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What was making the news in the Newark Advertiser in 1924, 1974 and 1999

The Advertiser has opened its archives to see what was making the news 25, 50 and 100 years ago.

Does it bring back any memories?

25 years ago – January 22, 1999

Jamie Burgess, who was Nottingham Forest's mascot in January 1999 - Ron Atkinson's first match in charge.
Jamie Burgess, who was Nottingham Forest's mascot in January 1999 - Ron Atkinson's first match in charge.

ABOVE: It may have been Ron Atkinson’s first game in charge of Nottingham Forest but there was no one prouder in the City Ground than the club’s mascot for the day, ten-year-old Jamie Burgess from Balderton.

Jamie saw his favourites go down 1-0 to double winners Arsenal but even that didn’t spoil his big day.

• A massive mopping-up operation was under way in Lowdham after dozens of homes were hit by a flash flood.

Muddy water swept into homes in and around Station Road and Main Road after rainfall poured from the hillsides and into the Dover Beck, which overflowed.

• A piece of Newark’s retailing history was being dismantled as workmen stripped fittings from the Warkton Shoe shop in Baldertongate.

The shop, opened in 1926 by Mr Albert Lewin, the grandfather of the present owner, sold stout footwear to generations of Newark people.

Shop owner Mr Roy Lewin said: “It is another little private business gone from the town but it has become too much for me to cope with.”

• Newark Town Council has banned its mayor from smoking in the mayor’s parlour.

Smoking will now be allowed only in the town hall bar and the ballroom as part of its controlled smoking policy.

• Newark Town Council make take part in the next Newarks of the World reunion in Texas – without actually leaving the town hall.

The council is considering using the latest computer technology to join the reunion via internet or video conferencing link.

50 years ago – January 26, 1974

Worthington-Simpson's children's party at Newark Town Hall, January 1974
Worthington-Simpson's children's party at Newark Town Hall, January 1974

ABOVE: A wave and a cheer for the directors of Worthington-Simpson Ltd, Newark, who provided a party for employees’ children at Newark Town Hall.

After tea, the 228 youngsters played games and were entertained by a magician. A break for ice cream was followed by a film show and a fancy dress competition.

The evening ended with the distribution of presents.

• Newark MP Mr Ted Bishop made a determined attack on the recent record of Mr Ted Heath when speaking at a meeting of the General and Municipal Workers in Newark.

“What have my Newark constituents done to deserve the punishment they are getting from Mr Heath?” he asked. “Even his local Tories have given up making excuses for him and create bogies to provide diversions.”

• The General Electricity Board revealed that Staythorpe A Power Station has been closed until coal supplies improve.

Staythorpe B is producing two-thirds of its normal output.

A spokesman explained that the closure was due to the fact as much coal as possible was being sent to the newest power stations that were equipped to use it more efficiently.

• Making Newark’s schools comprehensive could prove a rough ride for Notts director of Education Mr James Stone, who faced insults and jibes at a public meeting to discuss the scheme.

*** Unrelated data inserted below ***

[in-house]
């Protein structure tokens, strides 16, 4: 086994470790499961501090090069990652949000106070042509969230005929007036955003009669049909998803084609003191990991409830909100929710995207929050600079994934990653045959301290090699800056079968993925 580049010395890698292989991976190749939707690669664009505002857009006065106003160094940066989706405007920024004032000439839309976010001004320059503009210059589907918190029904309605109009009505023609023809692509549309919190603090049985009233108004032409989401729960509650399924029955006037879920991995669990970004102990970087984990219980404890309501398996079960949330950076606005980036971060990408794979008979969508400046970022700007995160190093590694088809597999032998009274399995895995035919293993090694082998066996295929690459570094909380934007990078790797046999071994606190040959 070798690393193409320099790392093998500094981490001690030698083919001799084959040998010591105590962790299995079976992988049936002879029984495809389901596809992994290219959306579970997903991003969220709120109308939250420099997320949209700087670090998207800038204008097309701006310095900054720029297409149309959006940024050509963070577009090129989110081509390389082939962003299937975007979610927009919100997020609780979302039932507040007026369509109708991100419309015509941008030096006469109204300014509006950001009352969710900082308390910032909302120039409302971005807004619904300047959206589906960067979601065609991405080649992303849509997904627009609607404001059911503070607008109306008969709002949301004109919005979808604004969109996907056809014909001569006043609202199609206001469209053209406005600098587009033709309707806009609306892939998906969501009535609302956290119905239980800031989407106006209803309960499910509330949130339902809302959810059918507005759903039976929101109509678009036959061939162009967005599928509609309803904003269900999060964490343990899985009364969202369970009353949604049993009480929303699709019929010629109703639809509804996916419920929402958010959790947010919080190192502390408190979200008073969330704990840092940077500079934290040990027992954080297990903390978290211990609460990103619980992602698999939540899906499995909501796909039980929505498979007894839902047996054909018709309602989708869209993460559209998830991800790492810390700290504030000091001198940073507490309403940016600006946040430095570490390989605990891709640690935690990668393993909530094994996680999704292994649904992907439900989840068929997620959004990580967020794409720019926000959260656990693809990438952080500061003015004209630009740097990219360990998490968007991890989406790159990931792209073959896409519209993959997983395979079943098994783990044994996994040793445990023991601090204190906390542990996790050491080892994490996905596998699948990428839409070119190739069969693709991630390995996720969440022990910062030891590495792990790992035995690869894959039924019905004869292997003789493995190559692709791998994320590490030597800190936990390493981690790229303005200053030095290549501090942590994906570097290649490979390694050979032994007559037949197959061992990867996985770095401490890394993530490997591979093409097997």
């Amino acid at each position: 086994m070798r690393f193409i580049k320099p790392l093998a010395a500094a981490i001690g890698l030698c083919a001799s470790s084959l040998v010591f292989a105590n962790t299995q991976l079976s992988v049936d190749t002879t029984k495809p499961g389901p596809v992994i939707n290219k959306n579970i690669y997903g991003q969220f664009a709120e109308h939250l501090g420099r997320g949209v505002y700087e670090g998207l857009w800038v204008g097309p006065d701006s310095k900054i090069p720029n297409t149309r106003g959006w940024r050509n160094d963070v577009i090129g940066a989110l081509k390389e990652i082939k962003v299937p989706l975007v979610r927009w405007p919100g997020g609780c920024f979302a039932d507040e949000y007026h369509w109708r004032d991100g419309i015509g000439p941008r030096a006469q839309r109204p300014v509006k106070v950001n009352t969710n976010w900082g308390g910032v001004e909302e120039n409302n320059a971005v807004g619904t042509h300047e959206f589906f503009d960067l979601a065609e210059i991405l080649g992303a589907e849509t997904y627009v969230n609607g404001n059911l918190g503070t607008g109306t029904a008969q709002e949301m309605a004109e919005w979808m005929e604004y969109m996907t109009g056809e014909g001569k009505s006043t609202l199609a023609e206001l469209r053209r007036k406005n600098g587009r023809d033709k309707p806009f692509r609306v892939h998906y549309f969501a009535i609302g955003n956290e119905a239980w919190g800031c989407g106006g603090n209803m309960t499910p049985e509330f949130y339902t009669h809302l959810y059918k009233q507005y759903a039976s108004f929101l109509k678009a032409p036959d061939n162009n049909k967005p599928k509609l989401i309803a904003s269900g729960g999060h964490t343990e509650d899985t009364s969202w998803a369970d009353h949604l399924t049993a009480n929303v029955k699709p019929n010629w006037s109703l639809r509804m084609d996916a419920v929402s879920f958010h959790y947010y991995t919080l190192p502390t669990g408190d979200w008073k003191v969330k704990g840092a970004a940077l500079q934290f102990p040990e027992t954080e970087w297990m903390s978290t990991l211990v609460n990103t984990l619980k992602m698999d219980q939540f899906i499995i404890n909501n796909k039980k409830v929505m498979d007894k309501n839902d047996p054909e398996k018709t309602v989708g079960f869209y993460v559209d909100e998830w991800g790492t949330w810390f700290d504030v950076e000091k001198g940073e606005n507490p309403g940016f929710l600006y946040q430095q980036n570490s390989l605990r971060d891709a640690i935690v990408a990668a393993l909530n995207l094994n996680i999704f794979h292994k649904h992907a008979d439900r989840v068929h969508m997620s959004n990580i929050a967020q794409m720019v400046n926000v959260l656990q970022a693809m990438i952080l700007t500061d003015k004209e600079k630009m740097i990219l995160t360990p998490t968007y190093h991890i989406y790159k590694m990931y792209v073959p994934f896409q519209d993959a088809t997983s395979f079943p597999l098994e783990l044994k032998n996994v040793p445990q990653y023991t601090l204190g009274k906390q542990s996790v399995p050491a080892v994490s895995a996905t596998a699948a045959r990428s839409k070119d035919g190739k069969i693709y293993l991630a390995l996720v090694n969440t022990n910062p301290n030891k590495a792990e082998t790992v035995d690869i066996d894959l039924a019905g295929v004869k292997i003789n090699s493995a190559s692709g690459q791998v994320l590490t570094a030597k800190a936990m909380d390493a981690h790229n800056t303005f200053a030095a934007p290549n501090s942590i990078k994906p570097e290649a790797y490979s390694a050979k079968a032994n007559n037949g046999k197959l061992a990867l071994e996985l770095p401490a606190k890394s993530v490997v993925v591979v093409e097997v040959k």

More than 1,500 parents and teachers attended the meeting in Newark’s Sconce Hill School to listen to the plans described by Mr Stone.

• The 18th electronic exchange to be provided in the Nottingham Telephone Area will be brought into service at Southwell.

The new exchange building, which will be on The Ropewalk, cost £22,000 and the equipment £144,300.

Initially, it will have capacity for 2,000 subscribers. Southwell numbers will be prefixed by 81 and become a six-figure number.

100 years ago – January 23, 1924

• Motorists passing through Newark on the Great North Road now have their path brightened by the additional lighting provided at Beaumond Cross.

A new electric lamp made its appearance last week and thus the historic cross has its modern attendant.

The lamp, which is suspended on a cable from the Town Club premises to Mr Masding’s shop throws a light on to the police officer on point duty, and bears the word ‘danger’ in red on its four sides.

• A little sunshine was brought to the lives of the old folk at the Workhouse Infirmary when they were entertained to tea by Mr and Mrs J. C. Kew and Mr and Mrs Constable Curtis.

The good things provided were greatly enjoyed by those who could assemble in the dining hall and those who had to keep to their beds.

After tea, a much enjoyed concert was given.

• Mr J. Mather, of Newark, has announced that he will give away 500 woollen scarves to an equal number of deserving cripples, poor women and men in Newark or a radius of seven miles.

Applications should be sent to the vicar. Mr Mather has a list put would like to see more, especially cripples, who he again intends to take out on a excursion this summer.

• The annual social evening held by the Southwell branch of Women’s Institutes took place in the Trebeck Hall.

The hall was tastefully decorated, streamers hung from wall to wall and bunting in profusion made the scene a pretty one.

The social is a popular event and many members and friends attended. A splendid programme had been arranged and the evening passed pleasantly.

• For the convenience of their customers at a distance, Messrs Jno H. Smith and Co, chemists of Newark, are giving special attention to orders received by post.

Send cash with the order and they will send the goods and change, if any, by return.

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